Disability in film

In an article that looks at how disability is represented in film, Tom Shakespeare (1999) observes that the “impairment is made the most important thing” while the disabled characters themselves are “objectified and distanced from the audience”. He goes on:

“The use of disability as character trait, plot device, or as atmosphere is a lazy short-cut. These representations are not accurate or fair reflections of the actual experience of disabled people. Such stereotypes reinforce negative attitudes towards disabled people, and ignorance about the nature of disability.” (Shakespeare, 1999)

This ties in with the ideas Davis (2011) espoused, that a disabled character always has to mean something – the disability cannot just be, it is a signifier, central to the plot or the particular character displaying the impairment(s). What is more, it has to signify something outside itself – a moral truth.

Looking at some films that feature disability as the main or key element, specifically ones I had not seen before or considered in the light of my readings on disability theory (not an exhaustive list). Thinking back to the films I have seen, the ones that spring to mind I can categorise, for example: Rain Man (disabled person exhibiting exceptional powers in other areas); Million Dollar Baby (individual tragedy model); Born on the Fourth of July (disabled person needing to come to terms with disability); Forrest Gump (object of ridicule).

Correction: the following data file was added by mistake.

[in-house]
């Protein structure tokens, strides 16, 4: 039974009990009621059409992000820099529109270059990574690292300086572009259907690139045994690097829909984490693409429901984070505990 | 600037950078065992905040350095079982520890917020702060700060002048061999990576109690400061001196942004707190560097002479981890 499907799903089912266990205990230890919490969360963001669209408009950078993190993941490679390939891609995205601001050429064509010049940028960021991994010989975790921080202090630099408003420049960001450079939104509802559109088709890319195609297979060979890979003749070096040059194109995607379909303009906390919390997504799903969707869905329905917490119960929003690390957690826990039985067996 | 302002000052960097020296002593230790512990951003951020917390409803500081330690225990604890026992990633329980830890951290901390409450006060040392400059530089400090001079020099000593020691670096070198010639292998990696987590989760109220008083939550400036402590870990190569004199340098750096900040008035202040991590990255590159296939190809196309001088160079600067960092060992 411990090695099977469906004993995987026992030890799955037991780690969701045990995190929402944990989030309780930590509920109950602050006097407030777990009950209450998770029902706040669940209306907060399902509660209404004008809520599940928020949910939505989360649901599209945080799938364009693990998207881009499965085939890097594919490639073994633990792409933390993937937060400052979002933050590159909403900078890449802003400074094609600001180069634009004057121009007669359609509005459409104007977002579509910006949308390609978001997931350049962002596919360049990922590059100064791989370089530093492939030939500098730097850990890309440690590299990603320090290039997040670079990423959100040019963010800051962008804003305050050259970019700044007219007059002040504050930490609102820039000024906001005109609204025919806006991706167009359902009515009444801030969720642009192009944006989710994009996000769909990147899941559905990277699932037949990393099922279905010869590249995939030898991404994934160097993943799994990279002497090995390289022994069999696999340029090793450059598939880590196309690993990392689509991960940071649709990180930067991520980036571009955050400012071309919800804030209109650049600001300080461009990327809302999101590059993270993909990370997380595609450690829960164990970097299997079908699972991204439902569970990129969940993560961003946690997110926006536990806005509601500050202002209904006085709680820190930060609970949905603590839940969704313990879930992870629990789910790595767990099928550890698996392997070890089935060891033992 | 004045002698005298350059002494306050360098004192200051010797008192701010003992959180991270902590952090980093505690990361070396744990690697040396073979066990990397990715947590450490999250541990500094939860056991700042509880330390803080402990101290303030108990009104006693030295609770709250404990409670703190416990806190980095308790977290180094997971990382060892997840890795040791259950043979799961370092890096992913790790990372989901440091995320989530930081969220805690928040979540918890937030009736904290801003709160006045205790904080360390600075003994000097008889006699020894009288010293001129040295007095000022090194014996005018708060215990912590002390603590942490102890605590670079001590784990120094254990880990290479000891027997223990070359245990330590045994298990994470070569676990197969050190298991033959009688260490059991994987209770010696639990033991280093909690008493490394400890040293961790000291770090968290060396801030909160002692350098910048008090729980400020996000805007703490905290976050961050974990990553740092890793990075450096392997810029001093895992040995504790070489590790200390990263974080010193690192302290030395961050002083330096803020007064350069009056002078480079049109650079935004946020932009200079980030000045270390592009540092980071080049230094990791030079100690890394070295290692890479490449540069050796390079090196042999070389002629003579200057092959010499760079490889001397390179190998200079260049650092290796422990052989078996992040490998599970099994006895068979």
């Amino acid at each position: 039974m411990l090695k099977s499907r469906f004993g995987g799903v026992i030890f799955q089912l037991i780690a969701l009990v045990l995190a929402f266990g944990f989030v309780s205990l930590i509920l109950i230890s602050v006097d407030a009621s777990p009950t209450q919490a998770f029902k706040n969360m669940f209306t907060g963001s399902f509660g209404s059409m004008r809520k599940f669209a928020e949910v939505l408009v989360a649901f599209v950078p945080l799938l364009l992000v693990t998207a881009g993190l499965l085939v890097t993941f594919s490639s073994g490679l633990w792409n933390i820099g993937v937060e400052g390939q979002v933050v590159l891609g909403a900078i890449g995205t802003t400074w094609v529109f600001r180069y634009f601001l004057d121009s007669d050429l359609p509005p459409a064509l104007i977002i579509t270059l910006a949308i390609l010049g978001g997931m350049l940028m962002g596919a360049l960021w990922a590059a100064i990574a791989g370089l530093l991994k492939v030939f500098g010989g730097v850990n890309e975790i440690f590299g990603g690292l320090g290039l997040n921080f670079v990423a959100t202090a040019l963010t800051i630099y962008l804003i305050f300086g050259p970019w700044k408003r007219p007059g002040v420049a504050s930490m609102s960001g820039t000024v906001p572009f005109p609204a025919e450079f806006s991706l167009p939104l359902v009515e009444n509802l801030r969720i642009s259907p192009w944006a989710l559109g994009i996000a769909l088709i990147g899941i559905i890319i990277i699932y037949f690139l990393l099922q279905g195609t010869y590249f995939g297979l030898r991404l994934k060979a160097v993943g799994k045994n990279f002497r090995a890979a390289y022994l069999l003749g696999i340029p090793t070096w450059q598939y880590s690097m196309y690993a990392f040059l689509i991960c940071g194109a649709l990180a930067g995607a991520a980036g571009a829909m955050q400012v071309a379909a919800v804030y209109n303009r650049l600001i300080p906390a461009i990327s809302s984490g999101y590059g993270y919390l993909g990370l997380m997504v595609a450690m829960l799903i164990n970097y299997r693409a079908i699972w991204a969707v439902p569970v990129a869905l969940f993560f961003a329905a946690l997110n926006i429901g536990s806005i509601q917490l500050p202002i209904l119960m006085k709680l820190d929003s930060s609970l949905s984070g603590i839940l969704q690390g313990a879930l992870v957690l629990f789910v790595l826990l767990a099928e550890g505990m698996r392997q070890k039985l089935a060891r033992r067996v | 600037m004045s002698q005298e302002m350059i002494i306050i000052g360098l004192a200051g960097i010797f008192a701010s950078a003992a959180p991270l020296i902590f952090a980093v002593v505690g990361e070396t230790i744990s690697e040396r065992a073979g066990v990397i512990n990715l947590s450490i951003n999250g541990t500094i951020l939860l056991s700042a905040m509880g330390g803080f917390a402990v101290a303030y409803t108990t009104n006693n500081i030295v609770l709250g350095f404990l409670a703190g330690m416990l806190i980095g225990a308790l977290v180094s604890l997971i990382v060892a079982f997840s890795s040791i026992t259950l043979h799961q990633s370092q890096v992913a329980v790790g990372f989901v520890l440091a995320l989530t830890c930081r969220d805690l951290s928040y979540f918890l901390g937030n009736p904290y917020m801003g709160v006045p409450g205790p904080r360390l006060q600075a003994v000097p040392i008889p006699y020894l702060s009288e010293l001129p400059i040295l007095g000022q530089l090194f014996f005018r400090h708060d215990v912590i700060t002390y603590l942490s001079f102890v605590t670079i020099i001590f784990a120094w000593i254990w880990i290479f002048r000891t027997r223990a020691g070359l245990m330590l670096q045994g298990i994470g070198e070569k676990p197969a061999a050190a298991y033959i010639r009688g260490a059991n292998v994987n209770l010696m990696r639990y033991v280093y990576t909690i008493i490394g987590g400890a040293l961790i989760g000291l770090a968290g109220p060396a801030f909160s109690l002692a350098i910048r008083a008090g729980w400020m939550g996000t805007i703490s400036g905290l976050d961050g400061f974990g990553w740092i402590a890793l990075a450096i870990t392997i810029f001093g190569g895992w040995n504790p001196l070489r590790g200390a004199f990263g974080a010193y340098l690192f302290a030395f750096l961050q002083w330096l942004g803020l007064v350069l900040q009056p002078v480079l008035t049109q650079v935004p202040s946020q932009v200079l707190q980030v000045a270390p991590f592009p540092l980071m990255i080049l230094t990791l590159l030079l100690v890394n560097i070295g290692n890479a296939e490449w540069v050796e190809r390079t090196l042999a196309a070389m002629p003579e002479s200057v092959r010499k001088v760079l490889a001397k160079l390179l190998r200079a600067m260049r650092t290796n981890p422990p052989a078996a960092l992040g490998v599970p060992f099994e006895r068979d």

Freaks (1932)

“The paradox that the disabled person as ‘other’ is seen as feeble and fearsome at the same time never becomes clear to the prejudiced person” (Evans 1999)

This film deals with disability enfreakment in its first incarnation in the industrial world – that of the circus sideshow. All of the characters who are freaks are played by disabled people – little people, armless and legless individuals, as well as sideshow classics like the ‘Bearded Woman’ the ‘Human Skeleton’, ‘the Living Torso’ and Siamese twins fused at the hip.

The film is categorised as a ‘horror movie’, this probably has to do with the fact that it is a Pre-Code Hollywood film, and at that time the public had still to acknowledge disability in any meaningful way (contemporary audiences apparently viewed it with horror since they had not previously been exposed to images of deformed people). The ‘freaks’ also included among their numbers a character called Joseph/Josephine who pre-empts gender dislocation and bigender identities, but in this film is simply mocked and regarded as a ‘freak’.

The film follows a predictable storyline, where a beautiful and manipulative (able bodied) trapeze artiste pretends to be in love with and marries one of the dwarfs, but once it becomes obvious that she is trying to kill him off and get her hands on his inherited fortune, the freaks join forces and exact a terrible revenge. The once beautiful artiste is reduced to a freak herself:

The moral of the story? Don’t mess with the freaks, or they’ll turn you into one of them. This scaremongering is a bit like the stereotypes concerning gypsies and their black magical or vengeful powers.